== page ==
Controversy around FDA approval of an extended-release formulation of the opioid hydrocodone includes well-founded concerns about abuse but also exposes enduring ignorance about opioid analgesics in general.
Over the past several months, one of the hottest debates about the use of opioid analgesics has centered on the FDA’s approval and the release of the first extended-release (ER) form of hydrocodone, Zohydro ER.
The concerns about its use have primarily focused on its abuse potential in light of the relatively high doses in which it is available-the maximum-strength tablet contains 50 mg compared with 10 mg for the maximum amount of hydrocodone in the immediate-release [IR] forms (eg, Vicodin, Lortab). In addition, unlike the currently available ER form of oxycodone (OxyContin), Zohydro is not a tamper-resistant formulation.
Recently the concern has reached such a fever pitch that two governors have taken action to limit its use in their states. Massachusetts Governor Deval Patrick tried to ban the use of Zohydro outright, describing it as “a potentially lethal narcotic painkiller.”1 A federal court judge overturned the ban, ruling that a state could not nullify the action of a federal agency such as the FDA.
Vermont Governor Peter Shumlin, who used his entire State of the State Address this year to discuss the growing problem of drug abuse, issued an emergency order requiring that all patients under consideration for a prescription for Zohydro undergo a full medical evaluation and a risk assessment for substance abuse, and give informed consent. Prescribing physicians must provide a range of specific services-from urine drug testing to follow-up care. Twenty-nine state attorneys general have also requested that the FDA reconsider the drug’s approval.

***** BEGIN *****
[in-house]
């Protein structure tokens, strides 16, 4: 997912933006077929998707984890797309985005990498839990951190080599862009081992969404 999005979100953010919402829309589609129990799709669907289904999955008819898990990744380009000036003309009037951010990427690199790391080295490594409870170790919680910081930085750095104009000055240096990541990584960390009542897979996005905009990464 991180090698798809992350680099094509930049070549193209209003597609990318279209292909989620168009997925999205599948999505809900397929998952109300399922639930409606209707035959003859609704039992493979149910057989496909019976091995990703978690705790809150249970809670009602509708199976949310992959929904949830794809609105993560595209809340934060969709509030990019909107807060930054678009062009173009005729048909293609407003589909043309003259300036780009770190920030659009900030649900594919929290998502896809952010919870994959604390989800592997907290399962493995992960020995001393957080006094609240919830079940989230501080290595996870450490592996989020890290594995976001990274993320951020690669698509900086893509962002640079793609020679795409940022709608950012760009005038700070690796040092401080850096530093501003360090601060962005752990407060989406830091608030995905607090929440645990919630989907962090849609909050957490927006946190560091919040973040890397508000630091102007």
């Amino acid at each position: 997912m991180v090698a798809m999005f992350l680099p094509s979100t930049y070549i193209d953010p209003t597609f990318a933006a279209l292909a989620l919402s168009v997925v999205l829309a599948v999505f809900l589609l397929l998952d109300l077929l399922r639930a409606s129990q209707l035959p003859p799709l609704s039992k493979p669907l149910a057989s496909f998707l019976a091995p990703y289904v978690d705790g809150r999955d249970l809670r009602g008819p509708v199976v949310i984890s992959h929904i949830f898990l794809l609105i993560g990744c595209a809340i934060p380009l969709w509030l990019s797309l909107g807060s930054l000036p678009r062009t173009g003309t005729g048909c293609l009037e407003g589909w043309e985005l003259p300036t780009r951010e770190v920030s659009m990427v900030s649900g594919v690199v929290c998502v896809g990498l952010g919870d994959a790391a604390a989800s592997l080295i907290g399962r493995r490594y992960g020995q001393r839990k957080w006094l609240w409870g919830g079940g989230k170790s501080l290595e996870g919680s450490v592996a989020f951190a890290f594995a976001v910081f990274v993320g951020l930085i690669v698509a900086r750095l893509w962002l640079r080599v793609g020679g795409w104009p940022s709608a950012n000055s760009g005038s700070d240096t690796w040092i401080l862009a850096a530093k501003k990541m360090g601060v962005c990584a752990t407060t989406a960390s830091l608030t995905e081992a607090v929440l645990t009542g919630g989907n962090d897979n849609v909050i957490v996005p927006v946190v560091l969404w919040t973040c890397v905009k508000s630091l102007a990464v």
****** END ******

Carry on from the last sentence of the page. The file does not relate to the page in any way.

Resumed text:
FDA Commissioner Margaret Hamburg has defended her agency's decision to approve Zohydro, despite the 11-to-2 vote of its advisory committee recommending against approval, citing that unlike the IR forms of hydrocodone, it contains no other drugs (eg, acetaminophen) and therefore is a safer alternative.2
I am certain that both governors believe that they have taken the right actions to protect the residents of their states and that most, if not all, the attorneys general share this belief-meaning, I trust that these politicians have taken these actions not for political reasons but for the good of their constituents. Similarly, I think that Dr Hamburg believes the FDA made the right decision, although I am also sure she understands the concerns about Zohydro.
Based on statements made by each, however, I have questions about whether they truly understand what Zohydro is and what place it has in the management of pain.